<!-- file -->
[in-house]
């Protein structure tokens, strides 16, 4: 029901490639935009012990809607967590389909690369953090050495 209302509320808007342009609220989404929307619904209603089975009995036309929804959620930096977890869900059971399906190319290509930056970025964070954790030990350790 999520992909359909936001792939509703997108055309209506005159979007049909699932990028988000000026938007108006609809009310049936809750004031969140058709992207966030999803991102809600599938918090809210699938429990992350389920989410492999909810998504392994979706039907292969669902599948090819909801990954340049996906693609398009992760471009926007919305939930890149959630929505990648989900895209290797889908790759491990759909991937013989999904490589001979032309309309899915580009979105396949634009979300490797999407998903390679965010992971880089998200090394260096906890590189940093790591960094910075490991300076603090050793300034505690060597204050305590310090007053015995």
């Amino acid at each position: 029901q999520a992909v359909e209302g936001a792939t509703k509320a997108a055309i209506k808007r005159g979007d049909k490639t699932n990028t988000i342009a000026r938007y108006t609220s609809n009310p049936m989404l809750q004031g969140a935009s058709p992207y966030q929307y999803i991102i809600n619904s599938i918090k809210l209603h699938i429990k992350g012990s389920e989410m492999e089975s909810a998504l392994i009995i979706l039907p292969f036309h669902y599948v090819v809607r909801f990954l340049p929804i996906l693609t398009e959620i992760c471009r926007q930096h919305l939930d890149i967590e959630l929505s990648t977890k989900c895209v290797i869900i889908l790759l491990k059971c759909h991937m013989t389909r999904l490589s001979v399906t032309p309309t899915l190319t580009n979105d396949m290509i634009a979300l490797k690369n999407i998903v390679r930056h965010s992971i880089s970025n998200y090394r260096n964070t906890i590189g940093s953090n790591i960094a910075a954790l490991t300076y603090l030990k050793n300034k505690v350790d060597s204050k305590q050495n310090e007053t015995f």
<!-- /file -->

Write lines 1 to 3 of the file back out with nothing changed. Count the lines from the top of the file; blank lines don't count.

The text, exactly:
[in-house]
């Protein structure tokens, strides 16, 4: 029901490639935009012990809607967590389909690369953090050495 209302509320808007342009609220989404929307619904209603089975009995036309929804959620930096977890869900059971399906190319290509930056970025964070954790030990350790 999520992909359909936001792939509703997108055309209506005159979007049909699932990028988000000026938007108006609809009310049936809750004031969140058709992207966030999803991102809600599938918090809210699938429990992350389920989410492999909810998504392994979706039907292969669902599948090819909801990954340049996906693609398009992760471009926007919305939930890149959630929505990648989900895209290797889908790759491990759909991937013989999904490589001979032309309309899915580009979105396949634009979300490797999407998903390679965010992971880089998200090394260096906890590189940093790591960094910075490991300076603090050793300034505690060597204050305590310090007053015995």
């Amino acid at each position: 029901q999520a992909v359909e209302g936001a792939t509703k509320a997108a055309i209506k808007r005159g979007d049909k490639t699932n990028t988000i342009a000026r938007y108006t609220s609809n009310p049936m989404l809750q004031g969140a935009s058709p992207y966030q929307y999803i991102i809600n619904s599938i918090k809210l209603h699938i429990k992350g012990s389920e989410m492999e089975s909810a998504l392994i009995i979706l039907p292969f036309h669902y599948v090819v809607r909801f990954l340049p929804i996906l693609t398009e959620i992760c471009r926007q930096h919305l939930d890149i967590e959630l929505s990648t977890k989900c895209v290797i869900i889908l790759l491990k059971c759909h991937m013989t389909r999904l490589s001979v399906t032309p309309t899915l190319t580009n979105d396949m290509i634009a979300l490797k690369n999407i998903v390679r930056h965010s992971i880089s970025n998200y090394r260096n964070t906890i590189g940093s953090n790591i960094a910075a954790l490991t300076y603090l030990k050793n300034k505690v350790d060597s204050k305590q050495n310090e007053t015995f």